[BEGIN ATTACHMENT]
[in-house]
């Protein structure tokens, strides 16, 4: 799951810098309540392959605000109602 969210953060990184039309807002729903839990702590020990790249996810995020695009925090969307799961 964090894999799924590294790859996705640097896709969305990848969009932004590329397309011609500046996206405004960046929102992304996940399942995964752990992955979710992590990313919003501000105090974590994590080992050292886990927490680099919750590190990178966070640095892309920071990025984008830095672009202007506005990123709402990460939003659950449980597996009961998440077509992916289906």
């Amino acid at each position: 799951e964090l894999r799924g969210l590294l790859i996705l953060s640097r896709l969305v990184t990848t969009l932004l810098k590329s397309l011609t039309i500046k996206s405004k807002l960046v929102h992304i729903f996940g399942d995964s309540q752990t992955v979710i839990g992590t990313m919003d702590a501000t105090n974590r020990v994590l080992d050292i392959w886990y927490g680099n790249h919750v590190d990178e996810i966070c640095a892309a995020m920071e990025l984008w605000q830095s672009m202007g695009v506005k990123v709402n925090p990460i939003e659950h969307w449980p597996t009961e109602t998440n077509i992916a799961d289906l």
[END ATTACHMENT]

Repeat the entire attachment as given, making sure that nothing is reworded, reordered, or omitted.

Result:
[in-house]
């Protein structure tokens, strides 16, 4: 799951810098309540392959605000109602 969210953060990184039309807002729903839990702590020990790249996810995020695009925090969307799961 964090894999799924590294790859996705640097896709969305990848969009932004590329397309011609500046996206405004960046929102992304996940399942995964752990992955979710992590990313919003501000105090974590994590080992050292886990927490680099919750590190990178966070640095892309920071990025984008830095672009202007506005990123709402990460939003659950449980597996009961998440077509992916289906």
């Amino acid at each position: 799951e964090l894999r799924g969210l590294l790859i996705l953060s640097r896709l969305v990184t990848t969009l932004l810098k590329s397309l011609t039309i500046k996206s405004k807002l960046v929102h992304i729903f996940g399942d995964s309540q752990t992955v979710i839990g992590t990313m919003d702590a501000t105090n974590r020990v994590l080992d050292i392959w886990y927490g680099n790249h919750v590190d990178e996810i966070c640095a892309a995020m920071e990025l984008w605000q830095s672009m202007g695009v506005k990123v709402n925090p990460i939003e659950h969307w449980p597996t009961e109602t998440n077509i992916a799961d289906l």